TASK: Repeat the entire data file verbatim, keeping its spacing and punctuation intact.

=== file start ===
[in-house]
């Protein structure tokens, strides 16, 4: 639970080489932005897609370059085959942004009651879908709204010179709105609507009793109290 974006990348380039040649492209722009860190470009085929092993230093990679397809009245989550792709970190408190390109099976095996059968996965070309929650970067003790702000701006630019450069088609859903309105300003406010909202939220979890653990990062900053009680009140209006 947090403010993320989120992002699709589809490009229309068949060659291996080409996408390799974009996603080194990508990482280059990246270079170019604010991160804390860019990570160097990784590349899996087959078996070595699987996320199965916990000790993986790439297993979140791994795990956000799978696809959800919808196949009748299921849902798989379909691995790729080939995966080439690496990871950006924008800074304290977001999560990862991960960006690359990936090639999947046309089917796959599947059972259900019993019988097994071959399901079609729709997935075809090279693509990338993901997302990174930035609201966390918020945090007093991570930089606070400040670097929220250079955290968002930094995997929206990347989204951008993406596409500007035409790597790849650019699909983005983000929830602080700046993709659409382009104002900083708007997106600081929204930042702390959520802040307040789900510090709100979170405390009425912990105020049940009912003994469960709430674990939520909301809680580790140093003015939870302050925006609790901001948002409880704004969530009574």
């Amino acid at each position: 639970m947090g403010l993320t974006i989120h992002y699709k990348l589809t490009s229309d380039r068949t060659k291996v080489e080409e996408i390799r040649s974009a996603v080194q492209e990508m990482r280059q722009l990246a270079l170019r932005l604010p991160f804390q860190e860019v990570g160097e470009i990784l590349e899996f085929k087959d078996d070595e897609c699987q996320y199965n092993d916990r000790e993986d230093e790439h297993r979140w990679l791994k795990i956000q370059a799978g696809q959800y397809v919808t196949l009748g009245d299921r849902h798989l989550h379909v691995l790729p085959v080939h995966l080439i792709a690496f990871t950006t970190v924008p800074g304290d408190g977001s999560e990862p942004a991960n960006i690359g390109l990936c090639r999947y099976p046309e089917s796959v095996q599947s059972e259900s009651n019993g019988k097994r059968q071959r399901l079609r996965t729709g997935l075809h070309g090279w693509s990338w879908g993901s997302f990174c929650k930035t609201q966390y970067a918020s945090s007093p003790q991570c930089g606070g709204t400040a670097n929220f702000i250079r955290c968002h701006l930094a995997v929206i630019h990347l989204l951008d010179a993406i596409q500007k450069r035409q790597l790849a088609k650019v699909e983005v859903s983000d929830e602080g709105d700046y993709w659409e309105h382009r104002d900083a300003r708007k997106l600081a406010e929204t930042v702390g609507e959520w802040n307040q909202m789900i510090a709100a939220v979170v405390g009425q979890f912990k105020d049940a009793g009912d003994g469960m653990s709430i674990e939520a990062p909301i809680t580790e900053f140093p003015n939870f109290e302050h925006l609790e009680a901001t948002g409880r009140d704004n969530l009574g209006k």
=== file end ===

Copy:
[in-house]
């Protein structure tokens, strides 16, 4: 639970080489932005897609370059085959942004009651879908709204010179709105609507009793109290 974006990348380039040649492209722009860190470009085929092993230093990679397809009245989550792709970190408190390109099976095996059968996965070309929650970067003790702000701006630019450069088609859903309105300003406010909202939220979890653990990062900053009680009140209006 947090403010993320989120992002699709589809490009229309068949060659291996080409996408390799974009996603080194990508990482280059990246270079170019604010991160804390860019990570160097990784590349899996087959078996070595699987996320199965916990000790993986790439297993979140791994795990956000799978696809959800919808196949009748299921849902798989379909691995790729080939995966080439690496990871950006924008800074304290977001999560990862991960960006690359990936090639999947046309089917796959599947059972259900019993019988097994071959399901079609729709997935075809090279693509990338993901997302990174930035609201966390918020945090007093991570930089606070400040670097929220250079955290968002930094995997929206990347989204951008993406596409500007035409790597790849650019699909983005983000929830602080700046993709659409382009104002900083708007997106600081929204930042702390959520802040307040789900510090709100979170405390009425912990105020049940009912003994469960709430674990939520909301809680580790140093003015939870302050925006609790901001948002409880704004969530009574």
């Amino acid at each position: 639970m947090g403010l993320t974006i989120h992002y699709k990348l589809t490009s229309d380039r068949t060659k291996v080489e080409e996408i390799r040649s974009a996603v080194q492209e990508m990482r280059q722009l990246a270079l170019r932005l604010p991160f804390q860190e860019v990570g160097e470009i990784l590349e899996f085929k087959d078996d070595e897609c699987q996320y199965n092993d916990r000790e993986d230093e790439h297993r979140w990679l791994k795990i956000q370059a799978g696809q959800y397809v919808t196949l009748g009245d299921r849902h798989l989550h379909v691995l790729p085959v080939h995966l080439i792709a690496f990871t950006t970190v924008p800074g304290d408190g977001s999560e990862p942004a991960n960006i690359g390109l990936c090639r999947y099976p046309e089917s796959v095996q599947s059972e259900s009651n019993g019988k097994r059968q071959r399901l079609r996965t729709g997935l075809h070309g090279w693509s990338w879908g993901s997302f990174c929650k930035t609201q966390y970067a918020s945090s007093p003790q991570c930089g606070g709204t400040a670097n929220f702000i250079r955290c968002h701006l930094a995997v929206i630019h990347l989204l951008d010179a993406i596409q500007k450069r035409q790597l790849a088609k650019v699909e983005v859903s983000d929830e602080g709105d700046y993709w659409e309105h382009r104002d900083a300003r708007k997106l600081a406010e929204t930042v702390g609507e959520w802040n307040q909202m789900i510090a709100a939220v979170v405390g009425q979890f912990k105020d049940a009793g009912d003994g469960m653990s709430i674990e939520a990062p909301i809680t580790e900053f140093p003015n939870f109290e302050h925006l609790e009680a901001t948002g409880r009140d704004n969530l009574g209006k």